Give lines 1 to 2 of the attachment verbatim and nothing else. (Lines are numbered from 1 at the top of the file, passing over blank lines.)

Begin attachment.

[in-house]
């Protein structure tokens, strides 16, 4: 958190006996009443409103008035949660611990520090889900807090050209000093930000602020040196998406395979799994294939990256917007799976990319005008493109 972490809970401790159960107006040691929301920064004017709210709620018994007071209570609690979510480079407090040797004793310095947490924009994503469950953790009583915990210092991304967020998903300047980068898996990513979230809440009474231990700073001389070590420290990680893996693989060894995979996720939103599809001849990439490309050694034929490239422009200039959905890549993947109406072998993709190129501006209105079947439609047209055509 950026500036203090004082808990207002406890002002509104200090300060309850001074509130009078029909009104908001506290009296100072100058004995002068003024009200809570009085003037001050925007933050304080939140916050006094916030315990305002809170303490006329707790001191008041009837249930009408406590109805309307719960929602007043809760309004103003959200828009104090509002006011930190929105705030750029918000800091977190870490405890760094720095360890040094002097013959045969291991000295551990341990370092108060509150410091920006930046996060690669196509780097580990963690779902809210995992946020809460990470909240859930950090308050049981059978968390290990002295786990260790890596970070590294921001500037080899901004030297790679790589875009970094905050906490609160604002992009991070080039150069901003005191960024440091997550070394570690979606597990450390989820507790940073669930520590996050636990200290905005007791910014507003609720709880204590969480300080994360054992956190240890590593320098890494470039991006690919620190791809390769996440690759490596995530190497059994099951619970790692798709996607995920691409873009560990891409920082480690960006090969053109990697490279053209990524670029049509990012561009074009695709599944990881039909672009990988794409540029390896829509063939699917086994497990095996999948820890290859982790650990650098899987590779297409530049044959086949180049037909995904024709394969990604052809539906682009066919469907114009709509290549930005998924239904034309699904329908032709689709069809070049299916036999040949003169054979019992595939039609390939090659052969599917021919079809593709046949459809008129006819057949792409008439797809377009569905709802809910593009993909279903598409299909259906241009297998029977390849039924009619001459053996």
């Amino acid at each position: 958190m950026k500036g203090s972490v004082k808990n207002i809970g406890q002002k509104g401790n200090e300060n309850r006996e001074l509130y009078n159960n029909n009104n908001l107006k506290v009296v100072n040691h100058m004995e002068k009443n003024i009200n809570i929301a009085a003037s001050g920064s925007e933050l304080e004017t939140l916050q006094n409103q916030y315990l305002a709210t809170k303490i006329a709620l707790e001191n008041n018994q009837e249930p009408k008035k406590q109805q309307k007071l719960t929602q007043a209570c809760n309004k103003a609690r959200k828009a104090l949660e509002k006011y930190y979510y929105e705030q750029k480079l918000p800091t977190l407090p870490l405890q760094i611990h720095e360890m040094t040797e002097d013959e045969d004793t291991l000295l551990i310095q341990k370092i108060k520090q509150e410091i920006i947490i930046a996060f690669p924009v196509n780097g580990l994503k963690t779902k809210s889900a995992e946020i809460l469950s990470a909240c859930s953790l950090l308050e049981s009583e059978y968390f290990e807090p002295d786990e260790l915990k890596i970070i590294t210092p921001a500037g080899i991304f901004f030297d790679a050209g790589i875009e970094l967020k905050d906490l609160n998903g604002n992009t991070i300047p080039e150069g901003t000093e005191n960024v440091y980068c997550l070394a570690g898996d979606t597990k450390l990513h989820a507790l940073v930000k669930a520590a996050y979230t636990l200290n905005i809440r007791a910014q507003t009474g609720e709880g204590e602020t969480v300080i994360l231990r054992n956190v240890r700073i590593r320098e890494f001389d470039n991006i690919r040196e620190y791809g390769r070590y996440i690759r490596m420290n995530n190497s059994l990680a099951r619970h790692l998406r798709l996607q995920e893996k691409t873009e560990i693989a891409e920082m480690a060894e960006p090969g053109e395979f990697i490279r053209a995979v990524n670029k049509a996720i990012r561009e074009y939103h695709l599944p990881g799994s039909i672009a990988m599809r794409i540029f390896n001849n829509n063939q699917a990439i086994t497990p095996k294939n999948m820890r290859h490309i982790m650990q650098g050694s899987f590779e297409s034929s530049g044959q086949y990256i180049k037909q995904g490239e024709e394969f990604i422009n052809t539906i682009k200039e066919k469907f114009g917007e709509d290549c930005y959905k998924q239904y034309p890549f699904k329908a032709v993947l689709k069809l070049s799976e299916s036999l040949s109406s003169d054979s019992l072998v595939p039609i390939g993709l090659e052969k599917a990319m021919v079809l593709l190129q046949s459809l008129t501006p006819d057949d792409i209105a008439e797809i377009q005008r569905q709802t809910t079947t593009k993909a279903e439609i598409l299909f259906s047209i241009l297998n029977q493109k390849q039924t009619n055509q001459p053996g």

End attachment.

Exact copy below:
[in-house]
């Protein structure tokens, strides 16, 4: 958190006996009443409103008035949660611990520090889900807090050209000093930000602020040196998406395979799994294939990256917007799976990319005008493109 972490809970401790159960107006040691929301920064004017709210709620018994007071209570609690979510480079407090040797004793310095947490924009994503469950953790009583915990210092991304967020998903300047980068898996990513979230809440009474231990700073001389070590420290990680893996693989060894995979996720939103599809001849990439490309050694034929490239422009200039959905890549993947109406072998993709190129501006209105079947439609047209055509 950026500036203090004082808990207002406890002002509104200090300060309850001074509130009078029909009104908001506290009296100072100058004995002068003024009200809570009085003037001050925007933050304080939140916050006094916030315990305002809170303490006329707790001191008041009837249930009408406590109805309307719960929602007043809760309004103003959200828009104090509002006011930190929105705030750029918000800091977190870490405890760094720095360890040094002097013959045969291991000295551990341990370092108060509150410091920006930046996060690669196509780097580990963690779902809210995992946020809460990470909240859930950090308050049981059978968390290990002295786990260790890596970070590294921001500037080899901004030297790679790589875009970094905050906490609160604002992009991070080039150069901003005191960024440091997550070394570690979606597990450390989820507790940073669930520590996050636990200290905005007791910014507003609720709880204590969480300080994360054992956190240890590593320098890494470039991006690919620190791809390769996440690759490596995530190497059994099951619970790692798709996607995920691409873009560990891409920082480690960006090969053109990697490279053209990524670029049509990012561009074009695709599944990881039909672009990988794409540029390896829509063939699917086994497990095996999948820890290859982790650990650098899987590779297409530049044959086949180049037909995904024709394969990604052809539906682009066919469907114009709509290549930005998924239904034309699904329908032709689709069809070049299916036999040949003169054979019992595939039609390939090659052969599917021919079809593709046949459809008129006819057949792409008439797809377009569905709802809910593009993909279903598409299909259906241009297998029977390849039924009619001459053996």